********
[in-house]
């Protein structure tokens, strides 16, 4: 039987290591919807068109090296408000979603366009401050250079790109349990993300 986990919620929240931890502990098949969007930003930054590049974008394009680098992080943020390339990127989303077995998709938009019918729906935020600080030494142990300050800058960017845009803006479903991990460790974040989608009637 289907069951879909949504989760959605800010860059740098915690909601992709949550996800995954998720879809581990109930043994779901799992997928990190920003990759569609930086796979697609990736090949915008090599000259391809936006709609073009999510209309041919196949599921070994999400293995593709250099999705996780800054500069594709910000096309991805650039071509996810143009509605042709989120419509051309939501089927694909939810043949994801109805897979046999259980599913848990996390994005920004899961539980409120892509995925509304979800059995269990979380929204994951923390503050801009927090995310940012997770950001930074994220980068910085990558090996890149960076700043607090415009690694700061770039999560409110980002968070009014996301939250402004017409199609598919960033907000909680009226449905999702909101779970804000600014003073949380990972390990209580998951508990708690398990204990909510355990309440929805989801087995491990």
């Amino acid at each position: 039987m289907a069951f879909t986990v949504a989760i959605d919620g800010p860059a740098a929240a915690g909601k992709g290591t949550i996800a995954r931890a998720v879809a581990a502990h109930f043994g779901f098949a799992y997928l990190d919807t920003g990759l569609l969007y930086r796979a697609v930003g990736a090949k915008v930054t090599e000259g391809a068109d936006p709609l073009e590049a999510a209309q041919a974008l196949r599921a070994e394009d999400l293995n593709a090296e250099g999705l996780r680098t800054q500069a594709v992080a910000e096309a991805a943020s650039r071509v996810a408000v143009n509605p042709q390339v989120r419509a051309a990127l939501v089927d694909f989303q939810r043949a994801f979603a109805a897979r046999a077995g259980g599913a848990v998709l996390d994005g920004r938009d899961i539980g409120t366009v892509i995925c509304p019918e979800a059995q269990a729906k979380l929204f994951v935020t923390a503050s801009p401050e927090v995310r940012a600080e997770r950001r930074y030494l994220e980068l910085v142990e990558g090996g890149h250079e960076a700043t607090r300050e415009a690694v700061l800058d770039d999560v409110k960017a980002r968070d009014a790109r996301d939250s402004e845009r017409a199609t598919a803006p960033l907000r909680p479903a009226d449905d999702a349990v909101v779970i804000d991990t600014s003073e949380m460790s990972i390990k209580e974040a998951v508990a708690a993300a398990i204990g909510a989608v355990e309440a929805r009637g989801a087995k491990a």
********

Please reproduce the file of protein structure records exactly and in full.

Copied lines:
[in-house]
């Protein structure tokens, strides 16, 4: 039987290591919807068109090296408000979603366009401050250079790109349990993300 986990919620929240931890502990098949969007930003930054590049974008394009680098992080943020390339990127989303077995998709938009019918729906935020600080030494142990300050800058960017845009803006479903991990460790974040989608009637 289907069951879909949504989760959605800010860059740098915690909601992709949550996800995954998720879809581990109930043994779901799992997928990190920003990759569609930086796979697609990736090949915008090599000259391809936006709609073009999510209309041919196949599921070994999400293995593709250099999705996780800054500069594709910000096309991805650039071509996810143009509605042709989120419509051309939501089927694909939810043949994801109805897979046999259980599913848990996390994005920004899961539980409120892509995925509304979800059995269990979380929204994951923390503050801009927090995310940012997770950001930074994220980068910085990558090996890149960076700043607090415009690694700061770039999560409110980002968070009014996301939250402004017409199609598919960033907000909680009226449905999702909101779970804000600014003073949380990972390990209580998951508990708690398990204990909510355990309440929805989801087995491990």
């Amino acid at each position: 039987m289907a069951f879909t986990v949504a989760i959605d919620g800010p860059a740098a929240a915690g909601k992709g290591t949550i996800a995954r931890a998720v879809a581990a502990h109930f043994g779901f098949a799992y997928l990190d919807t920003g990759l569609l969007y930086r796979a697609v930003g990736a090949k915008v930054t090599e000259g391809a068109d936006p709609l073009e590049a999510a209309q041919a974008l196949r599921a070994e394009d999400l293995n593709a090296e250099g999705l996780r680098t800054q500069a594709v992080a910000e096309a991805a943020s650039r071509v996810a408000v143009n509605p042709q390339v989120r419509a051309a990127l939501v089927d694909f989303q939810r043949a994801f979603a109805a897979r046999a077995g259980g599913a848990v998709l996390d994005g920004r938009d899961i539980g409120t366009v892509i995925c509304p019918e979800a059995q269990a729906k979380l929204f994951v935020t923390a503050s801009p401050e927090v995310r940012a600080e997770r950001r930074y030494l994220e980068l910085v142990e990558g090996g890149h250079e960076a700043t607090r300050e415009a690694v700061l800058d770039d999560v409110k960017a980002r968070d009014a790109r996301d939250s402004e845009r017409a199609t598919a803006p960033l907000r909680p479903a009226d449905d999702a349990v909101v779970i804000d991990t600014s003073e949380m460790s990972i390990k209580e974040a998951v508990a708690a993300a398990i204990g909510a989608v355990e309440a929805r009637g989801a087995k491990a």